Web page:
The known facilities and levels recognized by syslogd are those listed
      in syslog(3C) converted to lowercase without the leading LOG_.  The
      additional facility mark has a message at priority LOG_INFO sent to it
      every 20 minutes (this can be changed with the -m flag).	The mark
      facility is not enabled by a facility field containing an asterisk.
      The level none can be used to disable a particular facility.  For


      selects all messages except mail messages.

      The second part of each line describes where the message is to be
      logged if this line is selected.	There are four forms:

	   +  A file name (beginning with a leading slash).  The file is
	      opened in append mode.  If the file does not exist, it is

 Hewlett-Packard Company	    - 2 -   HP-UX Release 11i: November 2000

 syslogd(1M)							 syslogd(1M)

	   +  A host name preceded by an @ character.  Selected messages are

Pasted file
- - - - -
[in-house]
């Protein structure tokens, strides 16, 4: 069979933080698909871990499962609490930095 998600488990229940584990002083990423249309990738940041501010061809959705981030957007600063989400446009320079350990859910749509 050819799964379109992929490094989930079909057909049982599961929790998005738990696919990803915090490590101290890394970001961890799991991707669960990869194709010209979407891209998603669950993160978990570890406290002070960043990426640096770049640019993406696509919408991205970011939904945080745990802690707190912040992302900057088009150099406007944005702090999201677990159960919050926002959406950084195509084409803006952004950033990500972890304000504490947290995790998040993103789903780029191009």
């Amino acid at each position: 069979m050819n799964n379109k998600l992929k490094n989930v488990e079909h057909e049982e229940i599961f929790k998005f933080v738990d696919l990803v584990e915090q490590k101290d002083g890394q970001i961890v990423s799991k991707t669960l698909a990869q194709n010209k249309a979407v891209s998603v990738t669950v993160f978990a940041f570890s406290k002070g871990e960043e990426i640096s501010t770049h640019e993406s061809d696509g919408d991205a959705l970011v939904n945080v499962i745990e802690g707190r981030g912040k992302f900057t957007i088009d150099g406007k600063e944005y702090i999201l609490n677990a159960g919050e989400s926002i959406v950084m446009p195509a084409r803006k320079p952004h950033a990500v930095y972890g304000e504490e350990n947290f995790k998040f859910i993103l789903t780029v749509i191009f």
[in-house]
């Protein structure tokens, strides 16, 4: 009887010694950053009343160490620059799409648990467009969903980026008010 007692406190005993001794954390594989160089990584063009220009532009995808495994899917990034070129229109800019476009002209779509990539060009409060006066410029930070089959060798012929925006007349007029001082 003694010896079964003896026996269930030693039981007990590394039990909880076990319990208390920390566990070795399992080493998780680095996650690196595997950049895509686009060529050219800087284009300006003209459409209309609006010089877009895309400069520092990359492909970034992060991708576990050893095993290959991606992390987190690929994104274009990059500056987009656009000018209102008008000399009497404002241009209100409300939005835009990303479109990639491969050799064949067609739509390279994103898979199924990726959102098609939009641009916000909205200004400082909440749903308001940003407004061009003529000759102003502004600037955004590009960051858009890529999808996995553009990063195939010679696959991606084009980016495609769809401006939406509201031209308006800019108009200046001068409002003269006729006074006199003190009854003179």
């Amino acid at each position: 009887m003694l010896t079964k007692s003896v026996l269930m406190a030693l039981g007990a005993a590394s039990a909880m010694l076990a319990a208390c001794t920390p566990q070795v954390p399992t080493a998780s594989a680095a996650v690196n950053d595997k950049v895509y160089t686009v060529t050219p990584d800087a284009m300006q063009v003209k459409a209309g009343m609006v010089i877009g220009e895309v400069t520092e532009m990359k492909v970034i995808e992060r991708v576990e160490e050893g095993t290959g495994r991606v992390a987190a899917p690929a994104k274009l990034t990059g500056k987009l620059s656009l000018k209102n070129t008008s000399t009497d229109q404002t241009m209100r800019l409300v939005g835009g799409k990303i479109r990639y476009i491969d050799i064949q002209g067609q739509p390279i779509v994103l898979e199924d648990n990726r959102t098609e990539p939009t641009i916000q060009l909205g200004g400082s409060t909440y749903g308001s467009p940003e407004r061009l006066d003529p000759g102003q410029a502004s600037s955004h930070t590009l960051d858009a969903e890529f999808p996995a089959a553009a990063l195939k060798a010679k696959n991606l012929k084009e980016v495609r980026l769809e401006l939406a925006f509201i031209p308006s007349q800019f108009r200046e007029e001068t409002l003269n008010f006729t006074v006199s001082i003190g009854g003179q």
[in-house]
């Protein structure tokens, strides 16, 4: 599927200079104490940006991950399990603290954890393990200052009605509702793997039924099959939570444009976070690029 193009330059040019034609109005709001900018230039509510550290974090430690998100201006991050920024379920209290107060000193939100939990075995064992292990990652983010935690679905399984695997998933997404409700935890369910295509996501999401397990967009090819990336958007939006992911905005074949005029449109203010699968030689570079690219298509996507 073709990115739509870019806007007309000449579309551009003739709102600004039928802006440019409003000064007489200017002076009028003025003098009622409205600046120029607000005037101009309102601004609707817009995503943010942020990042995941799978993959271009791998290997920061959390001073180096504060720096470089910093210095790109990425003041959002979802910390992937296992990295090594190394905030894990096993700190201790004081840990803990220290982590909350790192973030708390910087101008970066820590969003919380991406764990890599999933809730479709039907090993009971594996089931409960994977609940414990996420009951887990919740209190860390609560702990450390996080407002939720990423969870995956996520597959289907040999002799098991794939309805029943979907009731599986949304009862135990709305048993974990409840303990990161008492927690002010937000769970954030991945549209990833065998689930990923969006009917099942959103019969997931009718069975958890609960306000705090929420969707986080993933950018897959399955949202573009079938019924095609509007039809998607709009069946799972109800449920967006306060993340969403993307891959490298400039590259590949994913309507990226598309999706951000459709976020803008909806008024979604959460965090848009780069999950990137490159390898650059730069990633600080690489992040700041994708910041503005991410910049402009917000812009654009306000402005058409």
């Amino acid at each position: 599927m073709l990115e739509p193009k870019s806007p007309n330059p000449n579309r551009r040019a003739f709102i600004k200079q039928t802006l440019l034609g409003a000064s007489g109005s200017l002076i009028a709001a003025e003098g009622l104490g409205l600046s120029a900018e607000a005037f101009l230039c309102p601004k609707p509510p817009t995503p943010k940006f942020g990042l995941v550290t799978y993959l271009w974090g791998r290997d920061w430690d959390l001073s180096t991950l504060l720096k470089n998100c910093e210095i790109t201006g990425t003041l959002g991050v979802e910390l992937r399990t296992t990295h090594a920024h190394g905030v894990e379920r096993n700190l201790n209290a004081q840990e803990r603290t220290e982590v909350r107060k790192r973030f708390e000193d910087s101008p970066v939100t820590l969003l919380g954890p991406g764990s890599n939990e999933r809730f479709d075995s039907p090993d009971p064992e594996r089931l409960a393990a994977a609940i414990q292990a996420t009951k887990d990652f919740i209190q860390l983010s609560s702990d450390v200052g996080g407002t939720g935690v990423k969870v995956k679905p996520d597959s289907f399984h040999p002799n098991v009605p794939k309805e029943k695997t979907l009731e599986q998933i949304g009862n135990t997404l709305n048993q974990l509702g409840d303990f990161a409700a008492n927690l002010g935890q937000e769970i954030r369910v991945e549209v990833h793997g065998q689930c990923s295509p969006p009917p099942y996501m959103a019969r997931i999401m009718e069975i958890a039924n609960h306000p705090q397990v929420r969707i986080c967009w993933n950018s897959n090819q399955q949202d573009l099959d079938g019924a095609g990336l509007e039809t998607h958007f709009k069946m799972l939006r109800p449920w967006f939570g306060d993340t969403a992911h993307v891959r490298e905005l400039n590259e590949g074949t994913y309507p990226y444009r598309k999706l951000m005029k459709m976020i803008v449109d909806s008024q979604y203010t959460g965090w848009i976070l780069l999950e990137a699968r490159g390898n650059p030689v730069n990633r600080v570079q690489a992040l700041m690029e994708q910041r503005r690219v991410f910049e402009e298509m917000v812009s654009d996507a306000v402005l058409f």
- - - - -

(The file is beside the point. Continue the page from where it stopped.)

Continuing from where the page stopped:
forwarded to the syslogd on the named host.

	   +  A comma-separated list of users.	Selected messages are
	      written to those users' terminals if they are logged in.

	   +  An asterisk.  Selected messages are written to the terminals
	      of all logged-in users.

      Blank lines and lines beginning with a # character are ignored.

      For example, the configuration file:

	   kern,mark.debug   /dev/console
	   mail.debug	     /var/adm/syslog/mail.log
	   *.info;mail.none  /var/adm/syslog/syslog.log
	   *.alert	     /dev/console
	   *.alert	     root,eric,kridle
	   *.emerg	     *
	   *.emerg	     @admin

      logs all kernel messages and 20 minute marks onto the system console,
      all mail system messages to /var/adm/syslog/mail.log, and all messages
      at info and above, except mail messages, to the file